A UK national audit of hereditary and acquired Angioedema

Jolles, S, Williams, P, Carne, E, Mian, H, Huissoon, A, Wong, G, Hackett, S, Lortan, J, Platts, V, Longhurst, H, Grigoriadou, S, Dempster, J, Deacock, S, Kahn, S, Darroch, J, Simon, C, Thomas, M, Pavaladurai, V, Alachkar, H, Herwadker, A, Abinun, M, Arkwright, P, Tarzi, M, Helbert, M, Bangs, C, Pastacaldi, C, Phillips, C, Bennett, H and El-Shanawany, T (2014) A UK national audit of hereditary and acquired Angioedema. Clinical and Experimental Immunology, 175 (1). pp. 59-67. ISSN 0009-9104

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Hereditary angioedema (HAE) and acquired angioedema (AAE) are rare life threatening conditions caused by deficiency of C1 inhibitor (C1INH). Both are characterised by recurrent unpredictable episodes of mucosal swelling involving three main areas, the skin, gastrointestinal tract and larynx. Swelling in the gastrointestinal tract results in abdominal pain and vomiting while swelling in the larynx may be fatal. There are limited UK data on these patients to help improve practice and better understand the burden of disease. An audit tool was designed, informed by published UK consensus document and clinical practice and sent to clinicians involved in the care of HAE patients through a number of national organisations. Datasets on 376 patients were received from 14 centres in England, Scotland and Wales. There were 55 deaths from HAE in 33 families emphasising the potentially lethal nature of this disease. These data also show that there is a significant diagnostic delay of on average 10 years for Type I HAE, 18 years for Type II HAE and 5 years for AAE. For HAE the average annual frequency of swellings per patient affecting the periphery was 8, abdomen 5.3 and airway 0.5 with wide individual variation. The impact on quality of life was rated as moderate or severe by 37% of adult patients. The audit has helped to define the burden of disease in the UK and aided planning new treatments for UK patients.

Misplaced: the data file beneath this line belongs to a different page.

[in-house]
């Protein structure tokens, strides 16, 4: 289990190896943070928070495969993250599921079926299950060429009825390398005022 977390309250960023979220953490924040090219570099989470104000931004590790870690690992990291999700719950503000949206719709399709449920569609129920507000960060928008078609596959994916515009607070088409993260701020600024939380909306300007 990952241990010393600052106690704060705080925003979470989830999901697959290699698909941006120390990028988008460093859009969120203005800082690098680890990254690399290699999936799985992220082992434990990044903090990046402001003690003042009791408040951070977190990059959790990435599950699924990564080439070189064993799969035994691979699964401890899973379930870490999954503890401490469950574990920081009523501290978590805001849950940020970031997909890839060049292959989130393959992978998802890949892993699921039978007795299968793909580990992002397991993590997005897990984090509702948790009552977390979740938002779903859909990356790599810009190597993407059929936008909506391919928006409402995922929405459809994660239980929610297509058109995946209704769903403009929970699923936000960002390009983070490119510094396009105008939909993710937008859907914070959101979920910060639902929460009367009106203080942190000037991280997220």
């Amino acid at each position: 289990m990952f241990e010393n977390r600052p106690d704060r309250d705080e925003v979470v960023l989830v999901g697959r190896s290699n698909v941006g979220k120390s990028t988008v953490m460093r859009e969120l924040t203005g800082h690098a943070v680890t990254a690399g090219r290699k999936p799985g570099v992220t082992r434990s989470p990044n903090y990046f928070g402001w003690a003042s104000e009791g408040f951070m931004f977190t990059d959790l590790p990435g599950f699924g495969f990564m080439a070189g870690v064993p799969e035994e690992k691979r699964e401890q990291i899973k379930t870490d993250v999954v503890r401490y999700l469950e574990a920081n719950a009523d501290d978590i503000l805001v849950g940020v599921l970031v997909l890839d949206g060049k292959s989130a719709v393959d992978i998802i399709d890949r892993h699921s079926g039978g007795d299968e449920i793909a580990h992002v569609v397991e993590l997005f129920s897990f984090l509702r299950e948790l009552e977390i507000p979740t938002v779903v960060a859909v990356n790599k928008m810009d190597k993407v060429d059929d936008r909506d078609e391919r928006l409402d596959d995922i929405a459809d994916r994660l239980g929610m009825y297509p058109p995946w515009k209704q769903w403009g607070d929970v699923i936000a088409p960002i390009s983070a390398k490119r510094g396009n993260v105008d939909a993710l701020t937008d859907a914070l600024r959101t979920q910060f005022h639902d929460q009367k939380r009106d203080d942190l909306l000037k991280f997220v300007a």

Item Type: Article
Schools and Departments: Brighton and Sussex Medical School > Clinical and Experimental Medicine
Brighton and Sussex Medical School > Division of Medical Education
Subjects: R Medicine
Depositing User: Patricia Butler
Date Deposited: 19 Jul 2013 14:48
Last Modified: 22 Sep 2017 12:30
URI: http://sro.sussex.ac.uk/id/eprint/45725
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